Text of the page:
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Articles by N. Jahan
Total Records ( 2 ) for N. Jahan
  M. Parven , M.B. Hossain , M.F. Rahman , K.C.A. Jalal , N. Jahan and S.M.N. Amin
  Six months-long experiment was carried out in a fish pond at Bangladesh Agricultural University (BAU), Mymensingh from September 2008-February 2009 to evaluate the limnological parameters affecting monthly abundance of Chironomid larvae and their role in the diet of catfish, Clarias batrachus. The water-quality and soil parameters were monitored and found to be within suitable range for freshwater aquaculture. The composition of the benthic macro-invertebrates at the bottom indicated that Chironomidae was most dominant group in this pond. The body-weight percentage of the organisms showed that Chironomids and Oligochaetes were major two groups. The quantitative and qualitative studies of Chironomid larvae indicated that there was monthly variation in the abundance of Chironomids where Chironomus was most dominant. The highest (3585.19 m-2) and the lowest (548.15 m-2) abundance of Chironomids in 3 samples were recorded in the month of January 2009 and October 2008, respectively. Gut content analysis suggested that Chironomids was dominant food item in the diet of Clarias batrachus. The maximum 768 and minimum 25 occurrences were recorded in the months of December and October 2008, respectively in 5 fishes sampled from the experimental pond. The electivity indices suggested a shifting to Chironomid larvae from negative selection to positive selection in different months.
  M.M.R. Siddiquee , M.F. Rahman , N. Jahan , K.C.A. Jalal , S.M.N. Amin and A. Arshad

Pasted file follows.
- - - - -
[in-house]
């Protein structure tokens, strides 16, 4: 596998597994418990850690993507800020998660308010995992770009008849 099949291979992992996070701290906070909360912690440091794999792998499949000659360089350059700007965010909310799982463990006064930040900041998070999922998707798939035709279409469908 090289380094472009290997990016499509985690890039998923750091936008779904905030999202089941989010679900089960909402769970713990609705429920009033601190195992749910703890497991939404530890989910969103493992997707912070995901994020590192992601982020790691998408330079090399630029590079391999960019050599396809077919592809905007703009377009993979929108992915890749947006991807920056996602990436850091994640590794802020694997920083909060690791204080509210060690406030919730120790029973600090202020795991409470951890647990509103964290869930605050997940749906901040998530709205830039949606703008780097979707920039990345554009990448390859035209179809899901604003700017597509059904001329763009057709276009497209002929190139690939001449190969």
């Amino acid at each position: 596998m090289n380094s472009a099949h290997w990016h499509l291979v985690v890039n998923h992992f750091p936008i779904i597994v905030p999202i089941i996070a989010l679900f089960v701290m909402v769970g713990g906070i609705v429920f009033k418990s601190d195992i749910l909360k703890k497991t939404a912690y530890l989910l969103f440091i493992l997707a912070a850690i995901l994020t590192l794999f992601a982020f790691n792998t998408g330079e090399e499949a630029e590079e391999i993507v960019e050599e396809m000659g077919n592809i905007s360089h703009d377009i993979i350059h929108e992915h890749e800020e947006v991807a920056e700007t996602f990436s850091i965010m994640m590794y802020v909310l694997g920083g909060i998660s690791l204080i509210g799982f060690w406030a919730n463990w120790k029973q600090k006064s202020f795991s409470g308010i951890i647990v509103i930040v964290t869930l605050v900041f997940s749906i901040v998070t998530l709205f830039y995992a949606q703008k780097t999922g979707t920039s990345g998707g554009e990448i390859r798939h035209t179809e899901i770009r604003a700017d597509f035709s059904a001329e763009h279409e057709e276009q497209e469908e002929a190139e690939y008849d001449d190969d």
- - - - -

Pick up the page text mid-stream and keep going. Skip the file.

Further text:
The fingerlings of indigenous carps such as catla (Catla catla), rohu (Labeo rohita) and mrigal (Cirrhinus mrigala) with exotic carps such as silver carp (Hypophthalmichthys molitrix), bighead carp (Aristichthys nobilis) and mirror carp (Cyprinus carpio) were cultured together in a fish pond at Bangladesh Agricultural University, Mymensingh, in order to determine the food electivity, dietary overlap and food competition among indigenous major carps and exotic carps. Phytoplankton (Chlorophyceae, Cyanophyceae), zooplankton (rotifers) were the dominant groups in the cultured pond. Chlorophyceae was dominant in the diet of rohu. Chlorophyceae and rotifers were the preferred food of catla. Mrigal preferred phytoplankton than zooplankton. Rohu showed positive electivity for zooplankton. Silver carp consumed large quantity of phytoplankton and also preferred rotifers. Chlorophyceae was the dominant food group in the diet of bighead. Mirror carp also preferred plant food organisms dominated by Chlorophyceae. Bighead had positive trends towards phytoplankton. Both mrigal and mirror carp had positive electivity towards phytoplankton. The higher level of dietary overlap occurred between rohu and silver carp followed by between rohu and bighead carp and between catla and silver carp. The lowest level of dietary overlaps occurred between rohu and mirror carp.
 
 
 
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